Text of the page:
Fire protection districts wonder where money for new equipment will come from
By Mike Nolan email@example.com March 23, 2014 10:05PM
Chief Bob Tutko, inside the main station of the Homer Township Fire Protection District. The district failed to win voter approval for a multimillion-dollar bond issue that would be used to make repairs to the district's three stations and replace aging equipment. | Mike Nolan/Sun-Times Media
Updated: April 25, 2014 6:27AM
Bob Tutko points out that Illinois issues antique vehicle plates for cars and trucks still on the road after two decades.
The chief of the Homer Township Fire Protection District wonders if he might have to get a set for his department’s tanker truck — if it lasts that long.
Replacing the 19-year-old vehicle was on his wish list if voters last week had approved a $4.7 million bond sale, with money also earmarked to make repairs to the district’s three stations.
Also licking their wounds were officials with the New Lenox Fire Protection District, who say they’ll continue to look at “alternative funding” sources, such as grants, after failing to win voter support of a tax rate increase.
Tutko said that much-needed repairs and equipment purchases again will need to be put off, and the district will find more things in its budget to cut. Something as simple as child car seat checks, which the district offers to residents at no charge, might have to go because of the cost involved in sending someone for several hours of training, the chief said.
“Things are starting to break, and they’re coming in faster than we have money (to fix them),” Tutko said.
The recession has cut home values and, as a result, the district has seen $2 million in property tax revenue evaporate over the last few years, Tutko said. Also, without voter approval, the district is limited as to how much it can boost its tax levy, he said.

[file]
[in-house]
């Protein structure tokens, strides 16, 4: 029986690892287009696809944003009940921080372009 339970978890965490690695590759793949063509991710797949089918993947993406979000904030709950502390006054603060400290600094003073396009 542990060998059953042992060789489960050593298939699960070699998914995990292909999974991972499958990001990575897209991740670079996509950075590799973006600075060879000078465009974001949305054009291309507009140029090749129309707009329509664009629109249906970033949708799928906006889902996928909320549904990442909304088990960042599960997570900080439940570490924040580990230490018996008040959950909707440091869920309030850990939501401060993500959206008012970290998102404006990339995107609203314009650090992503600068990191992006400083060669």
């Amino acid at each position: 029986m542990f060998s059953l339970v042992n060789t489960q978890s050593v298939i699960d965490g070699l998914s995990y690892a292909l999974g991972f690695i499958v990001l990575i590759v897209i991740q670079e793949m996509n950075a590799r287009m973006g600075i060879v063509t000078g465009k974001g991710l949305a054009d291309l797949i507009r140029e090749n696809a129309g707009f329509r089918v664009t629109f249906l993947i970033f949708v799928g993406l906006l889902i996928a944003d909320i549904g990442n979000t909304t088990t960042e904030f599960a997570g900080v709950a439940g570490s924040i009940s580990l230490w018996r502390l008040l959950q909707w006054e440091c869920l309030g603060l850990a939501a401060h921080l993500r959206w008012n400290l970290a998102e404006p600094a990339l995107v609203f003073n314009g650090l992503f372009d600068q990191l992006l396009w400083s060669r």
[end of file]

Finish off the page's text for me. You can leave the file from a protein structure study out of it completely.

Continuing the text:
The recession also was a factor in halting plans for a major mall at U.S. 6 and Cedar Road, a portion of which would have been in the Homer district and provided significant tax revenue, Tutko said. Condominiums and apartments along Cedar also were planned.
“There was a lot of development that was on the books and then somebody turned the light switch off,” he said.
The New Lenox fire district, which hasn’t seen a tax increase in a quarter century, said the additional money would have cost the average homeowner an extra $7 a month and would have been used to cover ambulance service and replace old equipment.
The district will look at where it can further economize, but “we are at the point where there isn’t a lot left to cut to maintain service levels,” Marisa Schrieber, the district’s public education coordinator, said.
District officials haven’t decided whether to again seek a tax hike in November, Schrieber said.
She said the district already has tried to cut costs by having firefighters take care of outside maintenance such as lawn mowing, has sold surplus equipment to raise cash and to buy new gear scours sites such as Amazon and eBay to get the best prices.
In Homer, just about half of the 20-square-mile district doesn’t have fire hydrants, so the tanker truck is a necessity, although the 3,000-gallon-capacity vehicle is, because of its age, often in the shop for repairs. The district used to have two of the trucks, but the other one was retired because it had grown too long in the tooth, and the repair shop that works on the remaining one won’t guarantee its work because of the truck’s age.
“It’s basically rotting from the inside out,” Tutko said.
A new one will cost $325,000, and the district expects to find out next month whether it’s been approved for a government grant to replace the vehicle.
The district’s treasurer advised that $500,000 should be set aside each year to build up a fund to replace vehicles, maintain buildings and buy equipment, but was able to sock away just $25,000 last year, Tutko said.
Reworking the firefighters’ contract has saved the district $375,000 in overtime costs, but there’s only so much money that can be wrung out of the budget without jeopardizing safety, Tutko said. He’s offered anyone who wants to a look at the district’s financial records.
“We’re not living fancy,” he said.